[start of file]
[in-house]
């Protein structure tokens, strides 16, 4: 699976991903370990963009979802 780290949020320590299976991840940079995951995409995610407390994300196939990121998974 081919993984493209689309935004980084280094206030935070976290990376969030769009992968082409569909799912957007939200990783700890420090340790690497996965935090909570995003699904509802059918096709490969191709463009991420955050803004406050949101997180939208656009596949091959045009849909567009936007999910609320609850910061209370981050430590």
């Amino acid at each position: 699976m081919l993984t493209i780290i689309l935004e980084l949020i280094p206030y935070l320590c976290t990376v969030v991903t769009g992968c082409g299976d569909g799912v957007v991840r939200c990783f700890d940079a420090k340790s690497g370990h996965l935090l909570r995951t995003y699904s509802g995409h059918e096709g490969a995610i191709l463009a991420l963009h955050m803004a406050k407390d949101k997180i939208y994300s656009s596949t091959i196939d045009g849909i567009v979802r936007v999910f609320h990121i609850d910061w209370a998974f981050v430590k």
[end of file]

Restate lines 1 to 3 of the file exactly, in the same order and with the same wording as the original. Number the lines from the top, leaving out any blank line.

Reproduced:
[in-house]
């Protein structure tokens, strides 16, 4: 699976991903370990963009979802 780290949020320590299976991840940079995951995409995610407390994300196939990121998974 081919993984493209689309935004980084280094206030935070976290990376969030769009992968082409569909799912957007939200990783700890420090340790690497996965935090909570995003699904509802059918096709490969191709463009991420955050803004406050949101997180939208656009596949091959045009849909567009936007999910609320609850910061209370981050430590």
């Amino acid at each position: 699976m081919l993984t493209i780290i689309l935004e980084l949020i280094p206030y935070l320590c976290t990376v969030v991903t769009g992968c082409g299976d569909g799912v957007v991840r939200c990783f700890d940079a420090k340790s690497g370990h996965l935090l909570r995951t995003y699904s509802g995409h059918e096709g490969a995610i191709l463009a991420l963009h955050m803004a406050k407390d949101k997180i939208y994300s656009s596949t091959i196939d045009g849909i567009v979802r936007v999910f609320h990121i609850d910061w209370a998974f981050v430590k």